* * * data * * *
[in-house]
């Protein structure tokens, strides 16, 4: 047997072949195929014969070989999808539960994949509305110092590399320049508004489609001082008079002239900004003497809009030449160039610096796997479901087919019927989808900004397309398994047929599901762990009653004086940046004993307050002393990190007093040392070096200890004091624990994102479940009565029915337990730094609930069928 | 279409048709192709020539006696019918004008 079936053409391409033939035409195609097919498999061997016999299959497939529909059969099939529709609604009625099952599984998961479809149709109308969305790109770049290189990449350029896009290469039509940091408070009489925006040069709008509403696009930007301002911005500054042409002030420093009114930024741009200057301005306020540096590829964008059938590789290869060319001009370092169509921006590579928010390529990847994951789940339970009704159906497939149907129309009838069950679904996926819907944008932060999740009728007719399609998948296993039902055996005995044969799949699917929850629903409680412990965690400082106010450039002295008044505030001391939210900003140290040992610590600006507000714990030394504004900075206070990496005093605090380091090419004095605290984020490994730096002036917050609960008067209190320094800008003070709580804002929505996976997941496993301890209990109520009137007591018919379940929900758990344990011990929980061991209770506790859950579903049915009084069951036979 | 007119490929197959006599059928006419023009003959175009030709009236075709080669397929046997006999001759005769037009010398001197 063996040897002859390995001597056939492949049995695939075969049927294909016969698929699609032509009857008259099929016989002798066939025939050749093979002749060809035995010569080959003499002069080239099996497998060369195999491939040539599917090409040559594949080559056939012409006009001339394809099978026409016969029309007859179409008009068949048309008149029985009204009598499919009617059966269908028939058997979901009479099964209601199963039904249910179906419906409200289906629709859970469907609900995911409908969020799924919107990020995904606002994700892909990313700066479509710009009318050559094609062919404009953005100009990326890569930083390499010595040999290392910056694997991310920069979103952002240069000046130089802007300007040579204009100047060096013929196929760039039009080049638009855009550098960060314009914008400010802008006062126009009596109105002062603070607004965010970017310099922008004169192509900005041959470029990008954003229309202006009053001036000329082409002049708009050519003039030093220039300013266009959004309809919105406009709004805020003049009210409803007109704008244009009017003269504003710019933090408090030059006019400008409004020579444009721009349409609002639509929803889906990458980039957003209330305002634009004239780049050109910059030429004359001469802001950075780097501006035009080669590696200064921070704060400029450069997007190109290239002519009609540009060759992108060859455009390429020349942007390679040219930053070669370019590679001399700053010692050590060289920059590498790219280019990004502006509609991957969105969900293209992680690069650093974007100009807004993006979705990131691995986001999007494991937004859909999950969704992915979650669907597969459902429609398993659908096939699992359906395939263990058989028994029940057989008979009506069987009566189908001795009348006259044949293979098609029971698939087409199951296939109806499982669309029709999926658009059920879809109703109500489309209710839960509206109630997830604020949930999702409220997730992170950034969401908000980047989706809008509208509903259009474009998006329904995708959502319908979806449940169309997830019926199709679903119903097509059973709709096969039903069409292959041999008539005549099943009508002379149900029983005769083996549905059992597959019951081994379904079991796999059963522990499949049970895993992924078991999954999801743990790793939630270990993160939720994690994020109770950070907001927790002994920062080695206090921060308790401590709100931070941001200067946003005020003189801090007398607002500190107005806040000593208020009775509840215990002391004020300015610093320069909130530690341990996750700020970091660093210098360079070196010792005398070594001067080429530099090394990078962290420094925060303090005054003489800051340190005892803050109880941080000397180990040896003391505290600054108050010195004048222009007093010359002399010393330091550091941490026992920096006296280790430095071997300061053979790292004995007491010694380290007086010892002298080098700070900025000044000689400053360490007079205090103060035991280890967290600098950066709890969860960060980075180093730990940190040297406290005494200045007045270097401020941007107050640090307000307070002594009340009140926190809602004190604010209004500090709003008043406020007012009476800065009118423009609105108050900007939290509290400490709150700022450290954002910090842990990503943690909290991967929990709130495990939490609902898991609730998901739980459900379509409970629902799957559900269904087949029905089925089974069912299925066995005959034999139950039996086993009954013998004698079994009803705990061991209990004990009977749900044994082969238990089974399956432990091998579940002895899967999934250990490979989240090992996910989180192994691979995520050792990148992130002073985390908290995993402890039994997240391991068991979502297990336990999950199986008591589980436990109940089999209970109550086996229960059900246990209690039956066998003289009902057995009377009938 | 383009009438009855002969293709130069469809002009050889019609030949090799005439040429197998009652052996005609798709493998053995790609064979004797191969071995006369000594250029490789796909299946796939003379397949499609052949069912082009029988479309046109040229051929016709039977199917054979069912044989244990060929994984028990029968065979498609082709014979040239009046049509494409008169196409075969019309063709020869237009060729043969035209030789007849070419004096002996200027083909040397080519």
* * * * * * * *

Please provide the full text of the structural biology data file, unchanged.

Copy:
[in-house]
């Protein structure tokens, strides 16, 4: 047997072949195929014969070989999808539960994949509305110092590399320049508004489609001082008079002239900004003497809009030449160039610096796997479901087919019927989808900004397309398994047929599901762990009653004086940046004993307050002393990190007093040392070096200890004091624990994102479940009565029915337990730094609930069928 | 279409048709192709020539006696019918004008 079936053409391409033939035409195609097919498999061997016999299959497939529909059969099939529709609604009625099952599984998961479809149709109308969305790109770049290189990449350029896009290469039509940091408070009489925006040069709008509403696009930007301002911005500054042409002030420093009114930024741009200057301005306020540096590829964008059938590789290869060319001009370092169509921006590579928010390529990847994951789940339970009704159906497939149907129309009838069950679904996926819907944008932060999740009728007719399609998948296993039902055996005995044969799949699917929850629903409680412990965690400082106010450039002295008044505030001391939210900003140290040992610590600006507000714990030394504004900075206070990496005093605090380091090419004095605290984020490994730096002036917050609960008067209190320094800008003070709580804002929505996976997941496993301890209990109520009137007591018919379940929900758990344990011990929980061991209770506790859950579903049915009084069951036979 | 007119490929197959006599059928006419023009003959175009030709009236075709080669397929046997006999001759005769037009010398001197 063996040897002859390995001597056939492949049995695939075969049927294909016969698929699609032509009857008259099929016989002798066939025939050749093979002749060809035995010569080959003499002069080239099996497998060369195999491939040539599917090409040559594949080559056939012409006009001339394809099978026409016969029309007859179409008009068949048309008149029985009204009598499919009617059966269908028939058997979901009479099964209601199963039904249910179906419906409200289906629709859970469907609900995911409908969020799924919107990020995904606002994700892909990313700066479509710009009318050559094609062919404009953005100009990326890569930083390499010595040999290392910056694997991310920069979103952002240069000046130089802007300007040579204009100047060096013929196929760039039009080049638009855009550098960060314009914008400010802008006062126009009596109105002062603070607004965010970017310099922008004169192509900005041959470029990008954003229309202006009053001036000329082409002049708009050519003039030093220039300013266009959004309809919105406009709004805020003049009210409803007109704008244009009017003269504003710019933090408090030059006019400008409004020579444009721009349409609002639509929803889906990458980039957003209330305002634009004239780049050109910059030429004359001469802001950075780097501006035009080669590696200064921070704060400029450069997007190109290239002519009609540009060759992108060859455009390429020349942007390679040219930053070669370019590679001399700053010692050590060289920059590498790219280019990004502006509609991957969105969900293209992680690069650093974007100009807004993006979705990131691995986001999007494991937004859909999950969704992915979650669907597969459902429609398993659908096939699992359906395939263990058989028994029940057989008979009506069987009566189908001795009348006259044949293979098609029971698939087409199951296939109806499982669309029709999926658009059920879809109703109500489309209710839960509206109630997830604020949930999702409220997730992170950034969401908000980047989706809008509208509903259009474009998006329904995708959502319908979806449940169309997830019926199709679903119903097509059973709709096969039903069409292959041999008539005549099943009508002379149900029983005769083996549905059992597959019951081994379904079991796999059963522990499949049970895993992924078991999954999801743990790793939630270990993160939720994690994020109770950070907001927790002994920062080695206090921060308790401590709100931070941001200067946003005020003189801090007398607002500190107005806040000593208020009775509840215990002391004020300015610093320069909130530690341990996750700020970091660093210098360079070196010792005398070594001067080429530099090394990078962290420094925060303090005054003489800051340190005892803050109880941080000397180990040896003391505290600054108050010195004048222009007093010359002399010393330091550091941490026992920096006296280790430095071997300061053979790292004995007491010694380290007086010892002298080098700070900025000044000689400053360490007079205090103060035991280890967290600098950066709890969860960060980075180093730990940190040297406290005494200045007045270097401020941007107050640090307000307070002594009340009140926190809602004190604010209004500090709003008043406020007012009476800065009118423009609105108050900007939290509290400490709150700022450290954002910090842990990503943690909290991967929990709130495990939490609902898991609730998901739980459900379509409970629902799957559900269904087949029905089925089974069912299925066995005959034999139950039996086993009954013998004698079994009803705990061991209990004990009977749900044994082969238990089974399956432990091998579940002895899967999934250990490979989240090992996910989180192994691979995520050792990148992130002073985390908290995993402890039994997240391991068991979502297990336990999950199986008591589980436990109940089999209970109550086996229960059900246990209690039956066998003289009902057995009377009938 | 383009009438009855002969293709130069469809002009050889019609030949090799005439040429197998009652052996005609798709493998053995790609064979004797191969071995006369000594250029490789796909299946796939003379397949499609052949069912082009029988479309046109040229051929016709039977199917054979069912044989244990060929994984028990029968065979498609082709014979040239009046049509494409008169196409075969019309063709020869237009060729043969035209030789007849070419004096002996200027083909040397080519």